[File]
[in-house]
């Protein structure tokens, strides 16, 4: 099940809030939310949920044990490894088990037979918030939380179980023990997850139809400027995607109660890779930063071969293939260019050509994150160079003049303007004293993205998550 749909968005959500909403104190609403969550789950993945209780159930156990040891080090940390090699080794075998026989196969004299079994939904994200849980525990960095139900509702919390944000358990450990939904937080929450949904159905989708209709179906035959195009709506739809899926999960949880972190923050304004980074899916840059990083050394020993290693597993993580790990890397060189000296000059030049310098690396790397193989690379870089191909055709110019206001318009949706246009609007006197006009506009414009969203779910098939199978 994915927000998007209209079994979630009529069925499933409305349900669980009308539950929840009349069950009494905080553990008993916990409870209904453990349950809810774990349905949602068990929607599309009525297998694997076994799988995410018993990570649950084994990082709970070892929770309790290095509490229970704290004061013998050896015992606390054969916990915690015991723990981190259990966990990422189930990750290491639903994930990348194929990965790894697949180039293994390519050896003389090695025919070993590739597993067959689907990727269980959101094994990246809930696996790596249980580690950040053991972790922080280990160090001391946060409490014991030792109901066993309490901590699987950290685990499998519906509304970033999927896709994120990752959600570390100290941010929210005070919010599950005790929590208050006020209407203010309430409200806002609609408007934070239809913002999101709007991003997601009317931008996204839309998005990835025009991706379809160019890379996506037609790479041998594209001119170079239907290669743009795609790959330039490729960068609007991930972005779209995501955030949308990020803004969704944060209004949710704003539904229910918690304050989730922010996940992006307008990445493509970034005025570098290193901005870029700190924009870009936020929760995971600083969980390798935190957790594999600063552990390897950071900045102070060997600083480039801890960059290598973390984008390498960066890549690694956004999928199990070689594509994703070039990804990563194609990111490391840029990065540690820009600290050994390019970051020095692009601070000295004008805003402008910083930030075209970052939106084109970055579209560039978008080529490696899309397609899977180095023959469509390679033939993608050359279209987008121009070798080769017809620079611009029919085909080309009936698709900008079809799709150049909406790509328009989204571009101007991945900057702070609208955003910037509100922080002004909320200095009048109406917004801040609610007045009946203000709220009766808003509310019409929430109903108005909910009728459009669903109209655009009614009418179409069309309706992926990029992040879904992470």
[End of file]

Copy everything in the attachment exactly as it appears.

[in-house]
């Protein structure tokens, strides 16, 4: 099940809030939310949920044990490894088990037979918030939380179980023990997850139809400027995607109660890779930063071969293939260019050509994150160079003049303007004293993205998550 749909968005959500909403104190609403969550789950993945209780159930156990040891080090940390090699080794075998026989196969004299079994939904994200849980525990960095139900509702919390944000358990450990939904937080929450949904159905989708209709179906035959195009709506739809899926999960949880972190923050304004980074899916840059990083050394020993290693597993993580790990890397060189000296000059030049310098690396790397193989690379870089191909055709110019206001318009949706246009609007006197006009506009414009969203779910098939199978 994915927000998007209209079994979630009529069925499933409305349900669980009308539950929840009349069950009494905080553990008993916990409870209904453990349950809810774990349905949602068990929607599309009525297998694997076994799988995410018993990570649950084994990082709970070892929770309790290095509490229970704290004061013998050896015992606390054969916990915690015991723990981190259990966990990422189930990750290491639903994930990348194929990965790894697949180039293994390519050896003389090695025919070993590739597993067959689907990727269980959101094994990246809930696996790596249980580690950040053991972790922080280990160090001391946060409490014991030792109901066993309490901590699987950290685990499998519906509304970033999927896709994120990752959600570390100290941010929210005070919010599950005790929590208050006020209407203010309430409200806002609609408007934070239809913002999101709007991003997601009317931008996204839309998005990835025009991706379809160019890379996506037609790479041998594209001119170079239907290669743009795609790959330039490729960068609007991930972005779209995501955030949308990020803004969704944060209004949710704003539904229910918690304050989730922010996940992006307008990445493509970034005025570098290193901005870029700190924009870009936020929760995971600083969980390798935190957790594999600063552990390897950071900045102070060997600083480039801890960059290598973390984008390498960066890549690694956004999928199990070689594509994703070039990804990563194609990111490391840029990065540690820009600290050994390019970051020095692009601070000295004008805003402008910083930030075209970052939106084109970055579209560039978008080529490696899309397609899977180095023959469509390679033939993608050359279209987008121009070798080769017809620079611009029919085909080309009936698709900008079809799709150049909406790509328009989204571009101007991945900057702070609208955003910037509100922080002004909320200095009048109406917004801040609610007045009946203000709220009766808003509310019409929430109903108005909910009728459009669903109209655009009614009418179409069309309706992926990029992040879904992470």